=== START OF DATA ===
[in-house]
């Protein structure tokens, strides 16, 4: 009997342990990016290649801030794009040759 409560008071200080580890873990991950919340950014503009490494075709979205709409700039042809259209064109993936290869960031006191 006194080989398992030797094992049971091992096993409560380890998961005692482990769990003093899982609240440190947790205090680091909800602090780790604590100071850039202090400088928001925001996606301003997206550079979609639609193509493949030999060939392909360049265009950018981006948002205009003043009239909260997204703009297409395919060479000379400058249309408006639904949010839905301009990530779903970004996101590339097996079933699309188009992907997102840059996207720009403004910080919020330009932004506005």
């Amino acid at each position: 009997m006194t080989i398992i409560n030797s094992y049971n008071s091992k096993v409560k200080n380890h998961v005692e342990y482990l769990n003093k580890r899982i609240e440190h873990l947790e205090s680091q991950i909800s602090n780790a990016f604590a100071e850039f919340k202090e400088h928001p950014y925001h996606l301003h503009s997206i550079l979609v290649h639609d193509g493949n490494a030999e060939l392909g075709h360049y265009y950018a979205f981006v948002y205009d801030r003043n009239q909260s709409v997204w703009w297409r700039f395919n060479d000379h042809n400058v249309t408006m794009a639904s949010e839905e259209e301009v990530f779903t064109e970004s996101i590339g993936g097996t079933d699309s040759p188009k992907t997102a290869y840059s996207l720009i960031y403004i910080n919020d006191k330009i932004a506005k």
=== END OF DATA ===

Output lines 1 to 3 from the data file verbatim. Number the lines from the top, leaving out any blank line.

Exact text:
[in-house]
């Protein structure tokens, strides 16, 4: 009997342990990016290649801030794009040759 409560008071200080580890873990991950919340950014503009490494075709979205709409700039042809259209064109993936290869960031006191 006194080989398992030797094992049971091992096993409560380890998961005692482990769990003093899982609240440190947790205090680091909800602090780790604590100071850039202090400088928001925001996606301003997206550079979609639609193509493949030999060939392909360049265009950018981006948002205009003043009239909260997204703009297409395919060479000379400058249309408006639904949010839905301009990530779903970004996101590339097996079933699309188009992907997102840059996207720009403004910080919020330009932004506005």
């Amino acid at each position: 009997m006194t080989i398992i409560n030797s094992y049971n008071s091992k096993v409560k200080n380890h998961v005692e342990y482990l769990n003093k580890r899982i609240e440190h873990l947790e205090s680091q991950i909800s602090n780790a990016f604590a100071e850039f919340k202090e400088h928001p950014y925001h996606l301003h503009s997206i550079l979609v290649h639609d193509g493949n490494a030999e060939l392909g075709h360049y265009y950018a979205f981006v948002y205009d801030r003043n009239q909260s709409v997204w703009w297409r700039f395919n060479d000379h042809n400058v249309t408006m794009a639904s949010e839905e259209e301009v990530f779903t064109e970004s996101i590339g993936g097996t079933d699309s040759p188009k992907t997102a290869y840059s996207l720009i960031y403004i910080n919020d006191k330009i932004a506005k």